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Alternatives to warfarin in atrial fibrillation: drugs and devices
  1. Yves L Bayard1,
  2. Stefan H Ostermayer1,
  3. Horst Sievert1,2
  1. 1
    CardioVascular Center Frankfurt, Sankt Katharinen, Frankfurt, Germany
  2. 2
    Washington Hospital Center, Washington, DC, USA
  1. Professor H Sievert, CardioVascular Center Frankfurt, Seckbacher Landstrasse 65, 60389 Frankfurt, Germany; Washington Hospital Center, 110 Irving Street NW, Suite 4B-1, Washington DC, 20010, USA; HorstSievertMD{at}aol.com

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Atrial fibrillation is a common cardiac arrhythmia with a higher prevalence in the elderly. It is more common in men than in women at all ages.1 It may cause a reduced cardiac output and formation of atrial thrombi, especially in the left atrial appendage.2 Atrial fibrillation is associated with a fivefold increased risk for stroke and embolism3 and accounts for as much as one-sixth of all ischaemic strokes.4 These strokes tend to be more severe than cerebral embolisms caused by other sources, probably owing to the larger size of thrombi in atrial fibrillation.5 6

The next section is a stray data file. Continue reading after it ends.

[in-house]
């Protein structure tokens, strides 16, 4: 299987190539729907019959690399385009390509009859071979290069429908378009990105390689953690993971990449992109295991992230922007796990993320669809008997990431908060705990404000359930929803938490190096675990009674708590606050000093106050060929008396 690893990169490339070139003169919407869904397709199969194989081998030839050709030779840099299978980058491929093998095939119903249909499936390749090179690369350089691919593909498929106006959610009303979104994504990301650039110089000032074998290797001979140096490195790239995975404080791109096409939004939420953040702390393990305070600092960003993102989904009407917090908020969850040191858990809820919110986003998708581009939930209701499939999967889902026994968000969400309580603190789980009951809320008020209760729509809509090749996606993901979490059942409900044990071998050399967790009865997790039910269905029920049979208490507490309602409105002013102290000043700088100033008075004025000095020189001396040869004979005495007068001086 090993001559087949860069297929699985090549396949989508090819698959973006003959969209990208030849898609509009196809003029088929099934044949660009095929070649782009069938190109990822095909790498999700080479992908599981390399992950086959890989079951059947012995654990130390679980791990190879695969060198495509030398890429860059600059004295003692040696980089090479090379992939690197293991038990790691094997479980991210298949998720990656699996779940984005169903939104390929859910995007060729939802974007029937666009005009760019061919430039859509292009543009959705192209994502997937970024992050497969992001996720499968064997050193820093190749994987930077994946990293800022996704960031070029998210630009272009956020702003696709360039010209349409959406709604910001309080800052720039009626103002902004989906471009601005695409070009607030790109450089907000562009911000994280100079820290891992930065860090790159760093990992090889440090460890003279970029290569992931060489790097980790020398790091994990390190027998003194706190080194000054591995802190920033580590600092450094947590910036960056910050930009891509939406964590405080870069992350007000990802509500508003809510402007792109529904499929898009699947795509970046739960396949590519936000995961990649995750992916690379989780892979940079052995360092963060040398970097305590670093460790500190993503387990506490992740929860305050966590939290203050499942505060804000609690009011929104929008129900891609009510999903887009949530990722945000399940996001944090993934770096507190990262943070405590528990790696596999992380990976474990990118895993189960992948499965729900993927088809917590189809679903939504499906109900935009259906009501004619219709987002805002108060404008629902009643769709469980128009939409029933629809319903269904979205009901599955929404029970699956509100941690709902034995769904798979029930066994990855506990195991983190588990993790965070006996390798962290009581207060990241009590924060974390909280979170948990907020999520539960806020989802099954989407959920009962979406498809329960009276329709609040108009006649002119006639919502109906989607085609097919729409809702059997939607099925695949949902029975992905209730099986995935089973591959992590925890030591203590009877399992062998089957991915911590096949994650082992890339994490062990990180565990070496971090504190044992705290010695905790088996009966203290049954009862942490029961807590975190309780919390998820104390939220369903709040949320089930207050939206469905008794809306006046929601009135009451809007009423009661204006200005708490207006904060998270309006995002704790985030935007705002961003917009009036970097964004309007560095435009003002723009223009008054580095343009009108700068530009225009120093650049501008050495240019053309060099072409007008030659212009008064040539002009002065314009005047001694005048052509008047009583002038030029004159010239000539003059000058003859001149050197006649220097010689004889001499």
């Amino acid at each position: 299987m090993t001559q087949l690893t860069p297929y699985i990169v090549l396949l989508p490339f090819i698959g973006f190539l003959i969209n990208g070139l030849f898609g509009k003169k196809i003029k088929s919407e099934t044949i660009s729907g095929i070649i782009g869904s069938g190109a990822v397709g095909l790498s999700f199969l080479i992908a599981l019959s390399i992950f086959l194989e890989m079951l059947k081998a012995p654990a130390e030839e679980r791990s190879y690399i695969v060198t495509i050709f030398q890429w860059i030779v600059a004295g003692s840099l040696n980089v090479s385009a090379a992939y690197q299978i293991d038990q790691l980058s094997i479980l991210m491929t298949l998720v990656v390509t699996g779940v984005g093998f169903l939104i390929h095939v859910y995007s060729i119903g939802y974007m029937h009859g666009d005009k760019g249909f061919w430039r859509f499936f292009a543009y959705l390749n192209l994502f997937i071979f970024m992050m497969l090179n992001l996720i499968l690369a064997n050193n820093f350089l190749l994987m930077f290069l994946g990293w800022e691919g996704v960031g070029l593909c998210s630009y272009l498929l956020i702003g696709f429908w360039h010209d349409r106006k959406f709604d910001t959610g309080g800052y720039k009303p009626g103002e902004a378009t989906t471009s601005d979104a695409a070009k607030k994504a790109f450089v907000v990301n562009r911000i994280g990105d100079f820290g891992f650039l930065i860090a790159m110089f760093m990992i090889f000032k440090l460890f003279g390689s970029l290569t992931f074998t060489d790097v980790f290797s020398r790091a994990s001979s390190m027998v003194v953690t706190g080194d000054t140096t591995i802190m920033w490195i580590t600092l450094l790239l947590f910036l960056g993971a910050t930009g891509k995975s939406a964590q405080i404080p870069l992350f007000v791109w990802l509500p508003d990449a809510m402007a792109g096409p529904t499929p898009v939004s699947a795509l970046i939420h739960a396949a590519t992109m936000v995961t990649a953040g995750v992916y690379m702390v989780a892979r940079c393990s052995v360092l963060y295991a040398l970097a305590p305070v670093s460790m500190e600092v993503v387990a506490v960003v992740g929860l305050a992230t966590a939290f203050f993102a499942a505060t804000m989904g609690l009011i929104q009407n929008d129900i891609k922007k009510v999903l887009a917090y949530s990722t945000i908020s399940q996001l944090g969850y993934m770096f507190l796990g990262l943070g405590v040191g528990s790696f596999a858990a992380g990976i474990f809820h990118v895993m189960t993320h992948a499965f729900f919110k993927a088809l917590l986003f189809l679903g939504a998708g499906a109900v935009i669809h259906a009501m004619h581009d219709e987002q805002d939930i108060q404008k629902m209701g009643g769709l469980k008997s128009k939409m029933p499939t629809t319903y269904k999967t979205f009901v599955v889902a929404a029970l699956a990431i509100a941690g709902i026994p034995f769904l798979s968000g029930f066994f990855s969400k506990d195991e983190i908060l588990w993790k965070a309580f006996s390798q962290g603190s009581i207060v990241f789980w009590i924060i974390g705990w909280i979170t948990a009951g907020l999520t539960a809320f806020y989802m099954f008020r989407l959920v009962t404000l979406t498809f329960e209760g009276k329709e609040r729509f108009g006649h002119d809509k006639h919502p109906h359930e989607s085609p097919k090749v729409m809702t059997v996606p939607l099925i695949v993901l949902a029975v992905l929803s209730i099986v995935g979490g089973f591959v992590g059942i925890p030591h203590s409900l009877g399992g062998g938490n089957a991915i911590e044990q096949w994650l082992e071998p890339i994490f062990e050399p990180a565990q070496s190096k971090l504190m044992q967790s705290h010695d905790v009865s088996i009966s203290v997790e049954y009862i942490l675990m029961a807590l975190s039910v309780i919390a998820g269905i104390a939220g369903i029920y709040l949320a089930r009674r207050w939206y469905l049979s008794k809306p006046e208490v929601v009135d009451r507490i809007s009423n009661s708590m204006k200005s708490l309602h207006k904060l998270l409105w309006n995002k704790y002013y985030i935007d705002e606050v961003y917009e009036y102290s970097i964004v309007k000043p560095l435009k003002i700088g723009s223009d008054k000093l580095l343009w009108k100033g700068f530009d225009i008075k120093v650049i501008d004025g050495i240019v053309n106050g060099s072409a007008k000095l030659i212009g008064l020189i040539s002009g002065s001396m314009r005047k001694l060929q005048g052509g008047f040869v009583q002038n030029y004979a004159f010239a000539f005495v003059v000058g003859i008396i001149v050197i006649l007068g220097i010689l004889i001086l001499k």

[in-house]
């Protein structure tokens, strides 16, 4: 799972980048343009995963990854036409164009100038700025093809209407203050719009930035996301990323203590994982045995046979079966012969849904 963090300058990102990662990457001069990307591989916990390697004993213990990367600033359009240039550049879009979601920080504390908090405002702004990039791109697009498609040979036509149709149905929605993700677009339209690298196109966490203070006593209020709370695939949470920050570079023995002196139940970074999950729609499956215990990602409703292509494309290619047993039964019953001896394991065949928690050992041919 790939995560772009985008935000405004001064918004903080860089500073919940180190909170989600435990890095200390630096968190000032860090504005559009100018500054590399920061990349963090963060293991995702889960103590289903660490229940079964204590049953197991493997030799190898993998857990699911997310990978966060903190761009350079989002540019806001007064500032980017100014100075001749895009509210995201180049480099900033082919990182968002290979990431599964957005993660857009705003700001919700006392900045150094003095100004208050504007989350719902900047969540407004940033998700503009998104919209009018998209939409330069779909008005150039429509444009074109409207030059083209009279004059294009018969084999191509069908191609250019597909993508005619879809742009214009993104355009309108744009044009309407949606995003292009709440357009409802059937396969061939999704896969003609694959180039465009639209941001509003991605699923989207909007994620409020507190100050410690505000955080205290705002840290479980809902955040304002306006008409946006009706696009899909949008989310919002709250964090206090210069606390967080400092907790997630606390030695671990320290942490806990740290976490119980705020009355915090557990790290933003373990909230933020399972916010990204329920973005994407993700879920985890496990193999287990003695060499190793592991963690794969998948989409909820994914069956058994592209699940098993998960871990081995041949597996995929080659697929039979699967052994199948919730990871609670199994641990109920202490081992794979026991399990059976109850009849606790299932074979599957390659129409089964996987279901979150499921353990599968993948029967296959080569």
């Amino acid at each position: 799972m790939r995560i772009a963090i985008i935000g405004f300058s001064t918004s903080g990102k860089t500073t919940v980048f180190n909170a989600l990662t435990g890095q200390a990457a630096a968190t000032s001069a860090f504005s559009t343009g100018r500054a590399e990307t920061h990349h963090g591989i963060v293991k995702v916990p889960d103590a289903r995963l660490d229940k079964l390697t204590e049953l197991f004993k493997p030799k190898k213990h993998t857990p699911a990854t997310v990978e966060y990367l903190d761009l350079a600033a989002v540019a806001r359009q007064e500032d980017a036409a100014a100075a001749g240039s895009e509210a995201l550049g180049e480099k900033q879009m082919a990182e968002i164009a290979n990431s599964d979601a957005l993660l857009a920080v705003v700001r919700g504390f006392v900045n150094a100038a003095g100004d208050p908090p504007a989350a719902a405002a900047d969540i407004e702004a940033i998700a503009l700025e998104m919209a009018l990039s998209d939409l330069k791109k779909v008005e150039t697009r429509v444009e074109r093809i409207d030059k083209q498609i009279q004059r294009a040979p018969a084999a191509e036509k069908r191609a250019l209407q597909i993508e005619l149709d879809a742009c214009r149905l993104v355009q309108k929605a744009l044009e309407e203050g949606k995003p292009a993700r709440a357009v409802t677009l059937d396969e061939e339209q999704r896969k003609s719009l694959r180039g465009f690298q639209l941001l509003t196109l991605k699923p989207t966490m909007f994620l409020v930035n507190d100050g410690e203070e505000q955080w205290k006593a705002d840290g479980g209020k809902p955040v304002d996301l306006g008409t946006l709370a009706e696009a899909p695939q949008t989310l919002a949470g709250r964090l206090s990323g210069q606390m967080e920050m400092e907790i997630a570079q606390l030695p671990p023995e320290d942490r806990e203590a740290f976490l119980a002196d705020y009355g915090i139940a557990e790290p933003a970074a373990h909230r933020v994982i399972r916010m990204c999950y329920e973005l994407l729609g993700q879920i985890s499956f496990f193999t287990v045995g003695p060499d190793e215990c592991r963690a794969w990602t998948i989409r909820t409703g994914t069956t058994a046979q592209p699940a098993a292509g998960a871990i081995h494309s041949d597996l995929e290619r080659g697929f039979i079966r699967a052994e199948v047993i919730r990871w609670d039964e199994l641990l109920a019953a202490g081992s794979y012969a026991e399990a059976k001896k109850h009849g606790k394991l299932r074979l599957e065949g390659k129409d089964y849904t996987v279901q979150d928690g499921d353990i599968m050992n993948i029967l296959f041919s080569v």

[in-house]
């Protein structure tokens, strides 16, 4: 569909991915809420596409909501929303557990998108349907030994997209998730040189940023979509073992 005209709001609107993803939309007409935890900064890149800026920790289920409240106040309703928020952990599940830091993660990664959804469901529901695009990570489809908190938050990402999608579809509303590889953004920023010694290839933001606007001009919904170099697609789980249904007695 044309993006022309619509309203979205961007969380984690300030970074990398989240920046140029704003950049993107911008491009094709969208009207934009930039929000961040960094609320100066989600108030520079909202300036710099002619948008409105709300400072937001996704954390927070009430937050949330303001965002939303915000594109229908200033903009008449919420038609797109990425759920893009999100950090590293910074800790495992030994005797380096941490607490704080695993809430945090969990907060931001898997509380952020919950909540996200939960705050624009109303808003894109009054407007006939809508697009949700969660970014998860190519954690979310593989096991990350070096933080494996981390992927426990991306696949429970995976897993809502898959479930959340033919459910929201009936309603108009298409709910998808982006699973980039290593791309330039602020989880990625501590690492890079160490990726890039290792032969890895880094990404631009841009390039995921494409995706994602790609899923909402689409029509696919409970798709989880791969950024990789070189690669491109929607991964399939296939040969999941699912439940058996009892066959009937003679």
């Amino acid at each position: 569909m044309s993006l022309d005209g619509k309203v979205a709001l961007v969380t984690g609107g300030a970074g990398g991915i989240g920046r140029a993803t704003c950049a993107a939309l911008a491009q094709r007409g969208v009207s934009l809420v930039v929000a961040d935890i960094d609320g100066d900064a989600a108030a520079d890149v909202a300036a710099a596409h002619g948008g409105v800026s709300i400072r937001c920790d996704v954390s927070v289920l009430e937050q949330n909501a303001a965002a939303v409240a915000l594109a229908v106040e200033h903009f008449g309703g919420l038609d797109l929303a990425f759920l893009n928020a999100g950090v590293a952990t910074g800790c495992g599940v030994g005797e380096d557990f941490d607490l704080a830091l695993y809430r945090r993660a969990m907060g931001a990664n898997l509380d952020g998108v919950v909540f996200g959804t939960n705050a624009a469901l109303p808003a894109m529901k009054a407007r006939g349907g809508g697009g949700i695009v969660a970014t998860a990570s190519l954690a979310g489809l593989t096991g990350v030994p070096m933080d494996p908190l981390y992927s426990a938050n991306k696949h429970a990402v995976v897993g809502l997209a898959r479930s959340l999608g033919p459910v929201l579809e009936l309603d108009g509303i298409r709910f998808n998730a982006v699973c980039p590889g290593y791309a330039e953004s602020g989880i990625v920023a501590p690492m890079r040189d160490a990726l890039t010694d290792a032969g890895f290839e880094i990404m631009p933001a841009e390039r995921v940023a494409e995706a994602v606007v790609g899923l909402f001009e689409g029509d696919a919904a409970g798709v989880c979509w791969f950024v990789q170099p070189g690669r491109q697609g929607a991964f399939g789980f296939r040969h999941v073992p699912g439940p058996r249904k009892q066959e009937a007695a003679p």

In this editorial, we discuss different medical, surgical and catheter-based approaches to the prevention of stroke in patients with non-rheumatic atrial fibrillation.

MEDICAL TREATMENT OF ATRIAL FIBRILLATION

Warfarin

Several randomised studies such as the AFFIRM and the RACE trial have demonstrated the benefit of anticoagulation treatment in patients with both rhythm- and rate-controlled atrial fibrillation.

With a stroke risk reduction of almost 70%, warfarin is highly effective in preventing embolic events in patients with atrial fibrillation and is better than other pharmacological approaches.7 Compared with aspirin, oral anticoagulation reduces the risk of stroke by 45%. However, it may increase the risk of major bleeding by about 70% compared with aspirin, accounting for severe bleeding in up to 2.3% of patients a year.8 Other disadvantages of warfarin are its narrow therapeutic range, pharmacological and food interactions and the need for frequent monitoring and dose adjustments. These may be some of the reasons why only 54% of all high-risk patients who are eligible for oral anticoagulation therapy actually receive warfarin.9 A recent review of the FDA Surveillance and Epidemiology Office showed that warfarin was among the top 10 drugs with the largest number of serious adverse event reports between 1990 to 2000.10 Furthermore, US death …

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